Why Investing in Art Makes Good Sense

When it comes to making a choice whether to invest in gold and silver bullion, or to invest in coins or art, investing in art is quickly becoming the favorite of many for an enjoyable portfolio diversifier. With some good taste and business sense, buying a favorite piece of work will eventually become a life-long investment to enjoy every day. There are many types of investors and collectors in the art world, with those at the forefront spending millions of dollars to enhance their prestige, ego, and status-all combined with a passion for collecting well-recognized names of art work. But what many do not know is that anyone with a love of art and a desire to invest can also join this field of investment.

According to the Mei Moses Fine Art Index, compiled by two professors at New York University’s Stern School of Business, “the greatest opportunity for growth in art values comes when investors suddenly focus their attention on a hot new sector or name.” Their findings show that over the past 50 years, stocks have returned 10.9 percent while the art index has shown an annual 10.5 percent, yet from 2001 to 2005, art investments have beat the stocks out in investment returns.

Collecting art for investment purposes is much more enjoyable than gathering stocks with a flick of a button or mouse to bring nothing in return but money alone. Mark Palmer, president of a Columbus-based financial advisory firm, the Joseph Group Inc., says, “Don’t buy antiques or invest in collectibles just for investment purposes, do it because you enjoy the subject matter. It’s value as an investment is more of a by-product.”

Regardless of why an art investment are made by the investors, financial advisers and analysts are reporting that art investments are now very much considered another serious form of alternative investments on an international level. One overseas example is the country of the Czech Republic, with ceiling-high prices now being spent at their art auction houses in recent years. A 1921 piece of art work by Josef apek , a Cubist Czech artist, sold for 9.3 million Czech crowns, demonstrating a growing trend for the Czech Republic and surrounding countries for art investments.

This adds to the fact that last year, the Czech crowns increased about five percent in value, setting a record high against the euro and the United States dollar. Noticeably, many of the these newly developing entrepreneurs of Czech art consider their art purchases as solid investment strategy, often becoming life-long serious art collectors who will only buy the best quality over time, adding to the field of art investments. The drop in the financial markets and also the capital markets has been at the front of this raise in art investing. Additional alternative investments found art investment as a serious adversary to more traditional methods, especially from 2001 to 2003. Even though art occasionally comes down slightly in value, it it still selling above normal in the auction houses to make give rise to a new trend.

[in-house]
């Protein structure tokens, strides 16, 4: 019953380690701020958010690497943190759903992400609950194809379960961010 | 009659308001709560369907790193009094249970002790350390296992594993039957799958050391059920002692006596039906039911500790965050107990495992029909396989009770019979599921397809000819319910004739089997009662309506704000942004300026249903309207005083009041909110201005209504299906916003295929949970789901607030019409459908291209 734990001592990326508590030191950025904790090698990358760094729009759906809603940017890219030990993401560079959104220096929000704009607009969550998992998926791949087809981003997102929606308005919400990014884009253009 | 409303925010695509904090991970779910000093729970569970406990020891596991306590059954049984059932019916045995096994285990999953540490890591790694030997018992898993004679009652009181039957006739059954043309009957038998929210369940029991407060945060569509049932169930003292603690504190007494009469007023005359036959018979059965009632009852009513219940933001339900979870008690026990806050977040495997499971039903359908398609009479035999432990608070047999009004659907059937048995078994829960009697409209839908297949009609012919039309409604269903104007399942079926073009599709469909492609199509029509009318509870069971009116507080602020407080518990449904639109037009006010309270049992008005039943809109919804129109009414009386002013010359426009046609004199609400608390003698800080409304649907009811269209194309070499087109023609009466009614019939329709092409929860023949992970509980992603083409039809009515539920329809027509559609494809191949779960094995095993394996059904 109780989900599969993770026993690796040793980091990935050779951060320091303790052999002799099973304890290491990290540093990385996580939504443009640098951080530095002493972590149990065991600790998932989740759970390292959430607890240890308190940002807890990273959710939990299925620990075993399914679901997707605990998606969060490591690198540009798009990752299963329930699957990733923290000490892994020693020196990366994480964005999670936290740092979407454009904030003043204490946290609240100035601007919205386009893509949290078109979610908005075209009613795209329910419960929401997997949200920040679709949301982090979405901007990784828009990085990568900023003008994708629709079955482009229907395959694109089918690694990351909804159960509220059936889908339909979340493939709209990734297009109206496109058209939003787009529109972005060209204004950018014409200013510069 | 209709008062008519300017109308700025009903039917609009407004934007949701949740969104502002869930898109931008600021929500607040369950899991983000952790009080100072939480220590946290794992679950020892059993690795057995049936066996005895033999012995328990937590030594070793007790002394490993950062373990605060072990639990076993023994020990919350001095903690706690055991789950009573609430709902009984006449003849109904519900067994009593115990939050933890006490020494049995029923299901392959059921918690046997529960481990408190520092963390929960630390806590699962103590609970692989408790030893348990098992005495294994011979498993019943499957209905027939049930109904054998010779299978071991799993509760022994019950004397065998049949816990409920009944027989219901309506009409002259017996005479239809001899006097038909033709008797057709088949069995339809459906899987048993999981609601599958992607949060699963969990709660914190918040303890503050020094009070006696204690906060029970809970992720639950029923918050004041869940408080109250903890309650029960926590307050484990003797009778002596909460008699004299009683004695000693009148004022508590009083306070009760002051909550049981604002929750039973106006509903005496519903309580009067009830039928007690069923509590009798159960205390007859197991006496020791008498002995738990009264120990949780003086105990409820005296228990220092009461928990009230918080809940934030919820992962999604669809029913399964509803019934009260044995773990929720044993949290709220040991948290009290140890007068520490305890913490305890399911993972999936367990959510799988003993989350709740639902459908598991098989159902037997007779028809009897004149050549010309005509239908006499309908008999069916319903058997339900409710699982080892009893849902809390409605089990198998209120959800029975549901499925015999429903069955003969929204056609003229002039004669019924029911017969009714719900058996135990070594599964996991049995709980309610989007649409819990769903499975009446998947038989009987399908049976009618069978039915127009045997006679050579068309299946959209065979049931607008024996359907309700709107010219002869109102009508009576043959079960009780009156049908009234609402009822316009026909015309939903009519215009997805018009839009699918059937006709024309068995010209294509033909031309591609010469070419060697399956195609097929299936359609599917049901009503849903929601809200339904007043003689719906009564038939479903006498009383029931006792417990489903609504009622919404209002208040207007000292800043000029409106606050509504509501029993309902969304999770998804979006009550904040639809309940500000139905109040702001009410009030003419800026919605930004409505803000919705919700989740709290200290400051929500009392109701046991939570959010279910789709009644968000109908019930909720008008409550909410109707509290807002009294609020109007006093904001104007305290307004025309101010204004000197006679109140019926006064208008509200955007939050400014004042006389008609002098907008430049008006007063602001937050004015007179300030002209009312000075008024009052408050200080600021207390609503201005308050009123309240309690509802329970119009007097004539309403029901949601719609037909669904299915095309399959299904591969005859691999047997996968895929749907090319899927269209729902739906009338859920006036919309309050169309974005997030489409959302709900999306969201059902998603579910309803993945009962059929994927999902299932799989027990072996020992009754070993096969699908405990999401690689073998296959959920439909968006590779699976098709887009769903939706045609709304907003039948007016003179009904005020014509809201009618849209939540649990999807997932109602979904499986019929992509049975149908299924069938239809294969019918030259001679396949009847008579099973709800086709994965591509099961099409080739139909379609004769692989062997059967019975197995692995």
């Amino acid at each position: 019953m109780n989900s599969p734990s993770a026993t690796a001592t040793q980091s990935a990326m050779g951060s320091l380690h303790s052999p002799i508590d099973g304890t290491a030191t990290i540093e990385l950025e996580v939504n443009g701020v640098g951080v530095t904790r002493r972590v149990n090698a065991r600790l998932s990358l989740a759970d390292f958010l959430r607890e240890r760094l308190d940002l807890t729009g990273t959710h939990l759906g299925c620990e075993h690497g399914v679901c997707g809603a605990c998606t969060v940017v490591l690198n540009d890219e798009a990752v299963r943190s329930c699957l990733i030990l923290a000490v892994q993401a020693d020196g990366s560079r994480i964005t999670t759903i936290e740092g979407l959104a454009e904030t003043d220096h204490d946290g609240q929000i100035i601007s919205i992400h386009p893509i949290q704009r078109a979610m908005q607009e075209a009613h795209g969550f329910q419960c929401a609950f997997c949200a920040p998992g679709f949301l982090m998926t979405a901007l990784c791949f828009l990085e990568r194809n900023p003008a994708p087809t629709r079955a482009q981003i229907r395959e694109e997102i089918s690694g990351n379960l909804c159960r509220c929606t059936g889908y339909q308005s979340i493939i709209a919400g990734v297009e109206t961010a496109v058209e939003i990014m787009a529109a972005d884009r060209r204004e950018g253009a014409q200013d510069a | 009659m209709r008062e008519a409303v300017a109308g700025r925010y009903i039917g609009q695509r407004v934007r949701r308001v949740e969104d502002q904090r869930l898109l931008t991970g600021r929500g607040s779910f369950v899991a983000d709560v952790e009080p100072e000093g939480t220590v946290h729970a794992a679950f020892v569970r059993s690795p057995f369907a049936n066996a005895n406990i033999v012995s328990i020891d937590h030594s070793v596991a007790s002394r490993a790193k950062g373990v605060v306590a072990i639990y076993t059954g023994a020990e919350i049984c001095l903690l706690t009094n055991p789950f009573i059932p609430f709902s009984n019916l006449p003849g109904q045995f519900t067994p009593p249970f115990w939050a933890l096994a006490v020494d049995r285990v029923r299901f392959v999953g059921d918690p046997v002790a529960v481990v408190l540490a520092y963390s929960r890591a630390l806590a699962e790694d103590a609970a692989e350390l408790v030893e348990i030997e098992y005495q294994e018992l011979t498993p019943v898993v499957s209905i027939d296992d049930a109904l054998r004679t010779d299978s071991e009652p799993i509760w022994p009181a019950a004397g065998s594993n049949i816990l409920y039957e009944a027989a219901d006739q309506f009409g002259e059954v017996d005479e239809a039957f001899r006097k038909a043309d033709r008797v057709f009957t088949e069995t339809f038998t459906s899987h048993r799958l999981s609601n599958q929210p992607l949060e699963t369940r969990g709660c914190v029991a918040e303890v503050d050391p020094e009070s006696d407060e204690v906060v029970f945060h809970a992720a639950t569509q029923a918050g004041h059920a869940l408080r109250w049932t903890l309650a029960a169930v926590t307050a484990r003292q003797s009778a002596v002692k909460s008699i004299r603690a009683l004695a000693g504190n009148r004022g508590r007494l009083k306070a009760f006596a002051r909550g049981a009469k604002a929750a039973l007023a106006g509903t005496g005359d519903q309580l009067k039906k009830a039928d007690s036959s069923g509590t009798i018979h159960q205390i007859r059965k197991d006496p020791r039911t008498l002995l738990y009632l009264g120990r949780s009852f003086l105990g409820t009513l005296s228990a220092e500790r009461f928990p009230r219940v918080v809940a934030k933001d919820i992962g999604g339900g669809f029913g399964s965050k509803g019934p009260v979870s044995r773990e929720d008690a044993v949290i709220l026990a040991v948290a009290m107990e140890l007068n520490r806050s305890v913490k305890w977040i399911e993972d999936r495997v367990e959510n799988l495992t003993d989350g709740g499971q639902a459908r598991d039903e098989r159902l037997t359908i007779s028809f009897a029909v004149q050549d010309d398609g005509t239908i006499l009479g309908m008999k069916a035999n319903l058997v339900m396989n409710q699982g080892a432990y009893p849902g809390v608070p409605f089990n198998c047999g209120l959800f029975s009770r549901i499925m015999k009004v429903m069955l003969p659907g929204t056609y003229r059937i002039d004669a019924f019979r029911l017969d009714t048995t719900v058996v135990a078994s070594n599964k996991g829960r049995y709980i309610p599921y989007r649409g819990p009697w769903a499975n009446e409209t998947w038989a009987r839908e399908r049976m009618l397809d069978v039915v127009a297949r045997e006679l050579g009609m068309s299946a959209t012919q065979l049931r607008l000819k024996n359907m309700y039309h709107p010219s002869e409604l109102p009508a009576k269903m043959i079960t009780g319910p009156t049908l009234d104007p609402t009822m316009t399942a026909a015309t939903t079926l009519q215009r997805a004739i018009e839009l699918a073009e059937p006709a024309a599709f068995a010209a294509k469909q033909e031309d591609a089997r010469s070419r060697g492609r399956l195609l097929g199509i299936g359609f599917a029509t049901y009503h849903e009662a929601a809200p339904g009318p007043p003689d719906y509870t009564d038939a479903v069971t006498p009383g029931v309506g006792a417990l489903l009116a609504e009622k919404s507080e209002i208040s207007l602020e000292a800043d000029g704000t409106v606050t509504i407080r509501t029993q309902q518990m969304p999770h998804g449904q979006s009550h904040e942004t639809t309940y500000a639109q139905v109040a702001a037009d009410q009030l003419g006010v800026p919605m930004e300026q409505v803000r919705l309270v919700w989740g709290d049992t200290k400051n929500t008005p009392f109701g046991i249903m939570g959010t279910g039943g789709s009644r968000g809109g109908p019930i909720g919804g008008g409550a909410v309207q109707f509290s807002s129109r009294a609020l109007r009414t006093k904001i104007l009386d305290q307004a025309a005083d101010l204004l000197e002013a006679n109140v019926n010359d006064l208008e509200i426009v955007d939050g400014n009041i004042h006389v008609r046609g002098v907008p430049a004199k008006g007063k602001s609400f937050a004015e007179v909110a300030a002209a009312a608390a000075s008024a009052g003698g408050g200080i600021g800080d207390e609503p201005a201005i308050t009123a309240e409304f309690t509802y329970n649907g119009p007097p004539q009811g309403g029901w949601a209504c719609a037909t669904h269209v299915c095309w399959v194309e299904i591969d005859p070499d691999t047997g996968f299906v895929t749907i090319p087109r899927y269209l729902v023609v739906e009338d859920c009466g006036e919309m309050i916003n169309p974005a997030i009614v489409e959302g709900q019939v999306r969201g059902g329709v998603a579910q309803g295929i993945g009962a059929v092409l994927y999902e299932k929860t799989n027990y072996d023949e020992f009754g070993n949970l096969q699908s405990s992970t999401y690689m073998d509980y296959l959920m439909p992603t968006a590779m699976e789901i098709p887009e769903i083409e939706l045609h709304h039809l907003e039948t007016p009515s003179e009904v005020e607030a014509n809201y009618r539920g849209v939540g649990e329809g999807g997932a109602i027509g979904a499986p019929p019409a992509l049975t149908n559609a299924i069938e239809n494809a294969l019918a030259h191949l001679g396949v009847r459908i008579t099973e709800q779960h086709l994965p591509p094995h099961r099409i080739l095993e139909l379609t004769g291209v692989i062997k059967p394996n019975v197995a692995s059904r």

On-line Internet auction art sales have become extremely popular over the past couple of years, allowing for art sales of less valuable or less popular art work, which gives the developing artist a way to move up. Another option for on-line art sales is for a buyer to view the art at the auction house, and then go on-line to research and buy the work. Traditionally, the highest price of original art works and masterpieces are sold only through the auction houses, but a wide majority of newer works, limited prints, and reproductions are sold on-line. One example is the Greenwich Workshop, an on-line art gallery which offers high quality and affordable art to just about anyone who desires quality work.

GreenwichWorkshop.com was first established in 1972 by David P. Usher, father of the present owner of the art gallery. Located in the suburb of Greenwich, Connecticut, within a storefront office, the art business pioneered an original idea of quality signed, limited edition prints. These prints were reproductions as high of quality as the original works of art-an entirely new concept of the time. Thirty-six years later, the business still promotes these early tradition of quality, innovation, and inspiration as they did in the beginning.

A major player in the Greenwich Workshop’s art gallery is June Carey, an upcoming artist whose philosophy is to paint where she wishes to be. Coming from the heart, her paintings at Greenwich Workshop bring to the world feelings of love and warmth she has put into her work since 1982 when she began painting full time. A gentle and kind association with places such as the northern wine country of California, her work is an asset to any art invester’s portfolio who loves landscape and work that reaches beyond the canvas. It is easy to see why so many people are buying the work of June Carey, who also has work in the American Visions Art Gallery, Inc., on-line art gallery. Not only are the art investors buying what they love-it is because she is painting what she loves. It is hard to go wrong there. Very few art investors are investing in a piece of artwork based on its monetary value alone, hoping to make some money. An aesthetic emotional connection is usually made, and that is worth more than money anytime.